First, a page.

Rather than as simply a novel, then, Robinson Crusoe should also be read as a hoax or, perhaps more accurately, as a satire on travel narratives and other texts attempting to present reliable knowledge. Whether readers took his fiction as truth, or they doubted it effects, it raised questions about the acceptance of the words put down, however plain the language, by other travellers, experimenters and observers. This uncertainty was, as much as the adventure and exoticism, part of the book’s appeal.

Crusoe is our perfect guide to this year of Georgian exploration.

Captain Cook and Australia Day: invasion, exploitation and science

Cross-posted from The H Word blog, where this was first posted on 27 January 2014.

Captain Cook’s contested reputation casts him as imperialist villain or man of science. Whatever we think of him, the two roles are not mutually exclusive

Statue of Captain Cook at Greenwich
Statue of Captain James Cook outside the National Maritime Museum. Photograph: David Iliffe/Wikimedia Commons

Yesterday [26 January] was Australia Day and, thanks in part to social media, it seems to have been more overtly contested than ever before. As a much-shared piece on this website stated, for many Australia Day is a time for mourning, not celebration. Marking the anniversary of the arrival of the 11 British ships known as the First Fleet in 1788, its choice as a national holiday has long been contested. In my Twitter feed, #invasionday was more prevalent than the trending Happy Australia Day.

As a historian of science working on the history of 18th-century navigation, I’ve noticed how often Captain Cook appears as the symbol of the British invasion. Yesterday, for example, Australian comedian Aamer Rahman joked on Twitter that he had a Cook-shaped piñata to celebrate the holiday (that wept white tears when hit) and, earlier in the week, Cook’s family cottage was graffitied with slogans, including “26th Jan Australia’s shame”.

This is odd, in some ways, as Cook died nearly a decade before the Fleet sailed. He did not invade or settle, nor, even, was his ship the first European contact with Australia. However, the fact that his cottage was vandalised in Melbourne, having been moved from Yorkshire in 1934, perhaps tells us almost everything we need to know about how Cook’s reputation has been welded to his brief visit to Australia and has been both near-deified and villainised ever since.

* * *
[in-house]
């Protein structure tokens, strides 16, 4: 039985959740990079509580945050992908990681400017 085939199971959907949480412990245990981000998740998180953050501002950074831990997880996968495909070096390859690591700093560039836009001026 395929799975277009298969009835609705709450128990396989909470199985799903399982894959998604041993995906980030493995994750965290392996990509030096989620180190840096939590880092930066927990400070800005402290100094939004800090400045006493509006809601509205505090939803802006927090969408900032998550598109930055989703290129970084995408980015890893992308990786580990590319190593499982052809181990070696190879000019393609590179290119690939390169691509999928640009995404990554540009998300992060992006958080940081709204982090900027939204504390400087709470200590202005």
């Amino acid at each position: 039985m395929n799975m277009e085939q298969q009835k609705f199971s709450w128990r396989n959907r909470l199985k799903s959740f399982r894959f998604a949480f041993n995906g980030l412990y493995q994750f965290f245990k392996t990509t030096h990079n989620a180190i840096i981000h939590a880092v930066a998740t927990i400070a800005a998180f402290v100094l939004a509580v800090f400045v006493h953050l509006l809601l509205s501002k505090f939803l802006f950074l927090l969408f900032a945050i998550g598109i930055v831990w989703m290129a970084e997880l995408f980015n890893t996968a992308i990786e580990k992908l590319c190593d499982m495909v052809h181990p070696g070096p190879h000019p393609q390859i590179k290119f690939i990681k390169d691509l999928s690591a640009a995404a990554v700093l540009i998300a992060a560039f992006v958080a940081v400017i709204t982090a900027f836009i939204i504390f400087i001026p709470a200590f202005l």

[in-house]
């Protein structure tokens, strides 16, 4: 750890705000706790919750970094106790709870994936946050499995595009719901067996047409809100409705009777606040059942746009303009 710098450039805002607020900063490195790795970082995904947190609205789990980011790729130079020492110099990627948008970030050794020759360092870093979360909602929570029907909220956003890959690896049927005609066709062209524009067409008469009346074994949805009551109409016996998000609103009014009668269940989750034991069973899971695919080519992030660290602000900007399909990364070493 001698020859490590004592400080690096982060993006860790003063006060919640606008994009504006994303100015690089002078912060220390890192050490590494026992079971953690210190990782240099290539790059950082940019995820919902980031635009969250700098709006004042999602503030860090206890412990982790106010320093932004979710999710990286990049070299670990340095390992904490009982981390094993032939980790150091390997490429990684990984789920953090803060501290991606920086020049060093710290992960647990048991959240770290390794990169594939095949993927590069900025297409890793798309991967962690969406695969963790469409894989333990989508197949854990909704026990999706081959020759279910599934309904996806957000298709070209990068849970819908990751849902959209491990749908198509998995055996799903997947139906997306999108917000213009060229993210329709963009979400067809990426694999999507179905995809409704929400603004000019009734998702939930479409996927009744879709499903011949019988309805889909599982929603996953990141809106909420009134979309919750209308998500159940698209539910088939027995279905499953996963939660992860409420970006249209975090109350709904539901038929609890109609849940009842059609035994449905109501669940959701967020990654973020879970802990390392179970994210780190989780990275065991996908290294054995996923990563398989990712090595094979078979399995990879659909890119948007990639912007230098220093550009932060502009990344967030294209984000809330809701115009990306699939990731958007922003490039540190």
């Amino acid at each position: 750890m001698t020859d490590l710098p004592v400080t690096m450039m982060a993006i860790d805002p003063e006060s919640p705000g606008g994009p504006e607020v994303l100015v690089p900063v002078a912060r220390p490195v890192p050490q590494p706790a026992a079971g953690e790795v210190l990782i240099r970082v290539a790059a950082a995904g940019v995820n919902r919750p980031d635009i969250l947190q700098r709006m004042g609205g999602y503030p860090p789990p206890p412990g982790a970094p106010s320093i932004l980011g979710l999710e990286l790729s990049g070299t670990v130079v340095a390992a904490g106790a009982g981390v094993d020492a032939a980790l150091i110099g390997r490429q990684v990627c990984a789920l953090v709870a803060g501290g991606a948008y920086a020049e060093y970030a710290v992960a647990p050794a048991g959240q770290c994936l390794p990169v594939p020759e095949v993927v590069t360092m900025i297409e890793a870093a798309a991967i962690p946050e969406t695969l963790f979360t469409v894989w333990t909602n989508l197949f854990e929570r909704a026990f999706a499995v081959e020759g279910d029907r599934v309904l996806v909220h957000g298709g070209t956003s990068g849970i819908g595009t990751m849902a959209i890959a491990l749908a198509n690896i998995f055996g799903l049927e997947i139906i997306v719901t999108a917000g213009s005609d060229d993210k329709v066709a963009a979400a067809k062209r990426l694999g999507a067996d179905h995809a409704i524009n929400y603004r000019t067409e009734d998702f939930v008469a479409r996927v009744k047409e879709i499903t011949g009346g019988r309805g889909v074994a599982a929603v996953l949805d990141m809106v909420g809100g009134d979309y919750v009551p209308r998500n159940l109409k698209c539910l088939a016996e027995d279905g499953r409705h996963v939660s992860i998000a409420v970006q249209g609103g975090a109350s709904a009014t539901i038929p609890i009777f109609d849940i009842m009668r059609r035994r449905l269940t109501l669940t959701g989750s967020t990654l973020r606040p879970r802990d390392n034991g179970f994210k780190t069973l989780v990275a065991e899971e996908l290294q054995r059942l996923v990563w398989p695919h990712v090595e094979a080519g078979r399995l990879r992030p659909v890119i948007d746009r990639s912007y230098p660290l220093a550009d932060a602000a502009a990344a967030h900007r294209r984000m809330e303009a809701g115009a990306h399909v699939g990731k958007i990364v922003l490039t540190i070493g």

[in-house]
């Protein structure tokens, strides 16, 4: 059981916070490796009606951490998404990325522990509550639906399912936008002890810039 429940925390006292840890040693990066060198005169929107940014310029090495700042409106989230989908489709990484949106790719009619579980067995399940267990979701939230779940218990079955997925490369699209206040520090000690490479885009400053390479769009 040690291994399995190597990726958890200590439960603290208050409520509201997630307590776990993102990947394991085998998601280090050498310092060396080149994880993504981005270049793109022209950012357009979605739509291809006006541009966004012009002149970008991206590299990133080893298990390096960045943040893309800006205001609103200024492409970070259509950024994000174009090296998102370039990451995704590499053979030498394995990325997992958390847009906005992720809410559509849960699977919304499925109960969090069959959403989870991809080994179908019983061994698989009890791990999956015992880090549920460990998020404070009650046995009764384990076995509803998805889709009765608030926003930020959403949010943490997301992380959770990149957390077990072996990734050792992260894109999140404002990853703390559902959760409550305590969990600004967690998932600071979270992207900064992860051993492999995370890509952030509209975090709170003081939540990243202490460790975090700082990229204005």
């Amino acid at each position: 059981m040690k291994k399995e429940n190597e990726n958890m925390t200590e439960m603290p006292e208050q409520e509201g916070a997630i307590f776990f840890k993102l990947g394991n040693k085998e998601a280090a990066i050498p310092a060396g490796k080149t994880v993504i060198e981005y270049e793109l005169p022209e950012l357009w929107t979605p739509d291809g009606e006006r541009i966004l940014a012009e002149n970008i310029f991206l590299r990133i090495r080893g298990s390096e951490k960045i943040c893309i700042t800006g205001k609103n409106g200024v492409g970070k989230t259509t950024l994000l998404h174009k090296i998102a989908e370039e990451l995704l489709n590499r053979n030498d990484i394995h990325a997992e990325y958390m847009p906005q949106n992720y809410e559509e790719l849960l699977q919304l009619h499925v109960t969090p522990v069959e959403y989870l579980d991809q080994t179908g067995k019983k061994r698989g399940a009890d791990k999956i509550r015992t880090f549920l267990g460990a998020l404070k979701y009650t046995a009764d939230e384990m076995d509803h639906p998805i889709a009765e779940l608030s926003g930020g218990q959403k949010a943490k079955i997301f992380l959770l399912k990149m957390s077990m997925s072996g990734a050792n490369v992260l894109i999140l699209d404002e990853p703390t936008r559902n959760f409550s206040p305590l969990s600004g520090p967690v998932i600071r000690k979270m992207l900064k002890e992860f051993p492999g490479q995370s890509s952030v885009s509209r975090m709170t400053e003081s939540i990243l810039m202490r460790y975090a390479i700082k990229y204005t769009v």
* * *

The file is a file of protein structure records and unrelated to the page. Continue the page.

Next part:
In illustration of the complexity of Cook’s legacy, ex-pat New ZealanderVicky Teinaki alerted me to a film on display at the Captain Cook Birthplace Museum in Yorkshire. The museum’s website describes it as “recording the reaction of contemporary communities to Cook’s legacy” and these, Vicky said, could be generalised into three groups: “acknowledging he was a great & brave explorer, anger at the white man diseases he brought, or ‘better English than French’”.

The reaction from this side of the world depends, I think, on whether Cook is viewed as the military man – a blue-coated, gun-toting officer of the Royal Navy – or the explorer and man of science. He was, of course, both, for the categories are not mutually exclusive. On the Endeavourvoyage he was paid by and carried out the instructions of the Navy andthe Royal Society of London. He was both a vessel commander and one of two astronomers charged with carrying out a range of observations, including the 1769 transit of Venus and longitude determinations.

Those who cast Cook as a man of science note not only his ability in astronomical observation and mathematical calculation, but also his careful observation of the new lands, flora, fauna and peoples he encountered. Regarding Cook’s journal descriptions of the latter, theNational Library of Australia is careful to note that “Lord Morton, President of the Royal Society, had advised Cook by letter to treat with respect the Indigenous people he encountered and to communicate peacefully with them.”

Yet it is obvious that all the science undertaken on his and similar voyages was part and parcel of the process of exploration and colonisation. The transit of Venus observations were bound up with attempts to improve navigation and cartography, which, along with botany, geography and ethnography, provided information about how best to exploit new territories.